Houston Nutt, Ole Miss: Sure, Ed Orgeron left him some good talent on both lines of scrimmage, but Nutt has this team believing now. He's not holding back, either. The Rebels have been super aggressive on defense and have 91 tackles for loss after racking up 11 in the 31-13 win over LSU. They're mixing up the run and the pass, successfully executed a fake punt against the Tigers and were creative offensively in the red zone. This is the best time of the year to be playing your best football.
Posted by ESPN.com's Chris Low
We're down to the final week of the regular season and then it's on to Alabama vs. Florida in the SEC Championship Game. These last few weeks have been anti-climatic with the title game being set so early, especially when you consider what's at stake when the Gators and Crimson Tide clash on Dec. 6 in Atlanta. Still, there were more than a few eye-opening developments around the league in Week 13. Here's a look at what we learned:
1. Ole Miss is for real: Here's a teaser for Ole Miss fans: You're going to like the newest edition of the SEC power rankings when they come out on Monday. The Rebels (7-4, 4-3 SEC) left little doubt that they should be included among the SEC's elite teams this season with their 31-13 pummeling of No. 18-ranked LSU in Tiger Stadium. Houston Nutt showed once again why he's such a solid big-game coach. The Rebels were aggressive on defense, ran a fake punt, ran reverses and never quit attacking. Their defensive line has few peers in the league right now. Peria Jerry and Co. held the Tigers to one of their worst rushing days this decade -- 37 yards on 29 carries. If the Rebels can take care of business at home Friday against Mississippi State, they're headed to the Cotton Bowl with the kind of momentum Ole Miss hasn't seen in football since Eli Manning was flinging passes.
2. Something's amiss at LSU: This team is far too talented to be getting trampled at home. The defending national champion Tigers (7-4, 3-4 SEC) have lost three games at home this season after losing three games total at Tiger Stadium from 2003-07. The 31-13 loss Saturday to Ole Miss was another reminder of everything that's gone wrong. Sure, the quarterback issues have been tough to deal with, but most disappointing in the Tigers' collapse has been a defense (and a defense with several future pros) that has repeatedly taken it on the chin. The Tigers gave up 409 total yards to the Rebels. That's three SEC games that LSU has been shredded for 400 or more yards this season. Florida had 475 and Georgia 443. At this point, you can't help but wonder if LSU coach Les Miles will re-consider his two-defensive coordinator system of Doug Mallory and Bradley Dale Peveto at the end of the season.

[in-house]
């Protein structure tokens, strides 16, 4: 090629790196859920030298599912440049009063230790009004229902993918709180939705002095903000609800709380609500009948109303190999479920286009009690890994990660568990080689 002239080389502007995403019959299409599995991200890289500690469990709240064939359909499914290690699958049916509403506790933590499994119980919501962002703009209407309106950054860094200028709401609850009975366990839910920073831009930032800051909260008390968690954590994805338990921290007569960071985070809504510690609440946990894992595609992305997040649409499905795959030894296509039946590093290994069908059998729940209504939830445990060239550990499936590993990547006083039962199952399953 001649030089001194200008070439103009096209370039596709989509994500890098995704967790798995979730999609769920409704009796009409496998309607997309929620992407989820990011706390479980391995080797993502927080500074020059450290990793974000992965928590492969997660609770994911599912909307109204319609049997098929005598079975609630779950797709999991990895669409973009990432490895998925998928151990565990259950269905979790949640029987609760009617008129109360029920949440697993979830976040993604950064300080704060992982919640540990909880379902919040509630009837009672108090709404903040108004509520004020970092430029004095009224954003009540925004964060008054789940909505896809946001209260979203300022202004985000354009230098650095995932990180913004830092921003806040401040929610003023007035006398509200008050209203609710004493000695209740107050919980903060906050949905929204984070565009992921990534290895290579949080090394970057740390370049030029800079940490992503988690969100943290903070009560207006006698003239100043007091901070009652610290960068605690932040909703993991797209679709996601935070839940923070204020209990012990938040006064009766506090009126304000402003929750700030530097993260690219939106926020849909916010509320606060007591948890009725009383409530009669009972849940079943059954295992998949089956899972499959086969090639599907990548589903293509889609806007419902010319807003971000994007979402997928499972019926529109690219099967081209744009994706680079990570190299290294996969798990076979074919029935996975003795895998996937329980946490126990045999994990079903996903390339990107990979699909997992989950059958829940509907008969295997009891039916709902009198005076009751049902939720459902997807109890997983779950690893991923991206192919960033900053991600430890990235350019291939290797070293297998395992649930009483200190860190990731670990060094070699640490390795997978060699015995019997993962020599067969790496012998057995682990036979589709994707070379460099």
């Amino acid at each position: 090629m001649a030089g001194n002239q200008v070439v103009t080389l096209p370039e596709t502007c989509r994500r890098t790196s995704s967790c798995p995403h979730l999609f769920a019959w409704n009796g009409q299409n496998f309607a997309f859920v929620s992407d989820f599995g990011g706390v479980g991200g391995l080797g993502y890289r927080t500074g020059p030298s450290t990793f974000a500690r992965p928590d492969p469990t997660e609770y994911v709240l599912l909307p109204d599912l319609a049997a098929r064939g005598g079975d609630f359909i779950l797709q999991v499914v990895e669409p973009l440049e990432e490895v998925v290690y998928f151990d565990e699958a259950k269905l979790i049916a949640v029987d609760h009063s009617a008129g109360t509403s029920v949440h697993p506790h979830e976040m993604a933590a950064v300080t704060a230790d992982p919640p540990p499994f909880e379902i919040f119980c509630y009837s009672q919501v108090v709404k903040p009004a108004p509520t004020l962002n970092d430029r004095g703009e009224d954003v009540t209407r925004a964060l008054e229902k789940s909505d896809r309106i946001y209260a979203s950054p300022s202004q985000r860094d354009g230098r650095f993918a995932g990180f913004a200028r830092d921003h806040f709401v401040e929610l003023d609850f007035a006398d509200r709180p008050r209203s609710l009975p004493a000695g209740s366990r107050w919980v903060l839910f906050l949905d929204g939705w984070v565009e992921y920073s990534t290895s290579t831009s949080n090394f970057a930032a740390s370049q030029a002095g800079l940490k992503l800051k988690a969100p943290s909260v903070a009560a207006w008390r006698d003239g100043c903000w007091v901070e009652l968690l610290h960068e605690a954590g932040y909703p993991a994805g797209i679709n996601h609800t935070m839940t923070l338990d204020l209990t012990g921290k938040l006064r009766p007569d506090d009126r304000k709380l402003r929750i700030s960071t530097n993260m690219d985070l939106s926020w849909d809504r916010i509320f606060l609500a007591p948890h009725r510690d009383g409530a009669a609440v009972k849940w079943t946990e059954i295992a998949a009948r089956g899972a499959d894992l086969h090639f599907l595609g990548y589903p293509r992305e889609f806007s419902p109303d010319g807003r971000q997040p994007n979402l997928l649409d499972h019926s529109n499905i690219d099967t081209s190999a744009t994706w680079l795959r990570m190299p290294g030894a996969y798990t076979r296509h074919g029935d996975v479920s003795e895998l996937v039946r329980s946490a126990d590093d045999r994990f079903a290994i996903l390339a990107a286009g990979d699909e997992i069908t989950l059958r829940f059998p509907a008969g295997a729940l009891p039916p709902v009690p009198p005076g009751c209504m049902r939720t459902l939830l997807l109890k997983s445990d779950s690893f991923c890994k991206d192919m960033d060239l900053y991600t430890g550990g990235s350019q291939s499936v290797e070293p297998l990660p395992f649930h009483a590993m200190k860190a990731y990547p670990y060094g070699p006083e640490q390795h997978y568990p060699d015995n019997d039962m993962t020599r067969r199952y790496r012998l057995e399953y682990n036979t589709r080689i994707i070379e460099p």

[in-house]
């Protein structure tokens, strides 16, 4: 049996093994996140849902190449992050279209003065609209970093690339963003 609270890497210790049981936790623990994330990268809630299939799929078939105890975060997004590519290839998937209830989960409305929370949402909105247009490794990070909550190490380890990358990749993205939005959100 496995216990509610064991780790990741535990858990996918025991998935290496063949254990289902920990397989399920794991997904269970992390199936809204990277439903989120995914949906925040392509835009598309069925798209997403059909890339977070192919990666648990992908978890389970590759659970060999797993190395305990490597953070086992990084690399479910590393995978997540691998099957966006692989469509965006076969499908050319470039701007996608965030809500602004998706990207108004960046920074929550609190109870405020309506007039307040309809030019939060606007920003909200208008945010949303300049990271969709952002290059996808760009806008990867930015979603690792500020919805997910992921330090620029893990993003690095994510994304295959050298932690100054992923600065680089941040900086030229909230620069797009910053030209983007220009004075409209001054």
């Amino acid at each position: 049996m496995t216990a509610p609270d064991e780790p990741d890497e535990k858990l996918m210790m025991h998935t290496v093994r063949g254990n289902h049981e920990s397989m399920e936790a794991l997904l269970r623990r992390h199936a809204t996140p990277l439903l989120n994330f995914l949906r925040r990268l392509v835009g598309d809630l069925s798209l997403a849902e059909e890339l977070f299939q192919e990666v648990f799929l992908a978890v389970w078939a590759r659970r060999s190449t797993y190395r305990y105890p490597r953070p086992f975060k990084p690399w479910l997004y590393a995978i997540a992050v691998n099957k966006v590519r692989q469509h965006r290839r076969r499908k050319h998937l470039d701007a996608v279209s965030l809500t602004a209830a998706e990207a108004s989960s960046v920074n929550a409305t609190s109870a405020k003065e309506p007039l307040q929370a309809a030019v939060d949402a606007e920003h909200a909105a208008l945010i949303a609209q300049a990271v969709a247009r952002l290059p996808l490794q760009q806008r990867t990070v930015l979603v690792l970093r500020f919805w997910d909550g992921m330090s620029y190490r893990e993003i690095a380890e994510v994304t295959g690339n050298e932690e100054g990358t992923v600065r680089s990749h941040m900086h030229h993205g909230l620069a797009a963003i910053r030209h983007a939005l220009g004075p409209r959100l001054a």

3. Simply the best: Tennessee defensive coordinator John Chavis doesn't make it a habit to compare players. But when he says sophomore safety Eric Berry is, in his opinion, the best defensive player in the country, you can bet that Chavis means it. Outgoing Tennessee coach Phillip Fulmer goes one step further when he says Berry is already one of the greatest players to play at Tennessee and could be one of the best to ever play in the SEC. Berry intercepted his seventh pass of the season Saturday in Tennessee's 20-10 victory over Vanderbilt and returned it for a 45-yard touchdown. Berry now has 12 career interceptions in 25 career games and has returned three of those picks for touchdowns. He has 487 return yards for his career, which is 14 yards shy of the all-time FBS record held by Florida State's Terrell Buckley from 1989-91.
4. Bulldogs still swinging: Talk about a tormented season. It's been that and more for Mississippi State, which was eliminated from bowl contention two weeks ago in a loss to Alabama. The questions about Sylvester Croom's job security have intensified, not to mention the calls for him to purge his staff. In short, it's been one big mess of a season for the Bulldogs, but they proved Saturday in a 31-28 win over Arkansas that they haven't shut it down. They easily could have after falling behind 14-0 midway through the first quarter to the Hogs, but they battled back behind their best and most complete offensive performance of the season. Mississippi State finished with a season-high 445 yards, and junior running back Anthony Dixon had a career-high 179 yards rushing and also caught five passes for 32 yards, two that went for touchdowns.
5. Quarterback horror show: Parental guidance was suggested for the quarterback play in the Tennessee-Vanderbilt game. Simply, it was rotten. Four different quarterbacks threw passes, and all four threw interceptions to go along with no touchdowns. Of course, that doesn't count the touchdowns they threw to the other team. Vanderbilt's Chris Nickson threw a second-quarter pass that was returned 45 yards for a touchdown, and Tennessee's B.J. Coleman threw a third-quarter pass that was returned 42 yards for a touchdown. The Vols managed to win despite finishing with just 21 passing yards. It's the worst they've been at quarterback in at least 30 years and maybe going all the way back to the single-wing days. The Commodores wound up with 188 passing yards, but 66 of those came in the final 1:21 when the game was already over and the Vols were giving Mackenzi Adams the underneath throws. You'd have to watch a lot of football to find a game with poorer play at the quarterback position.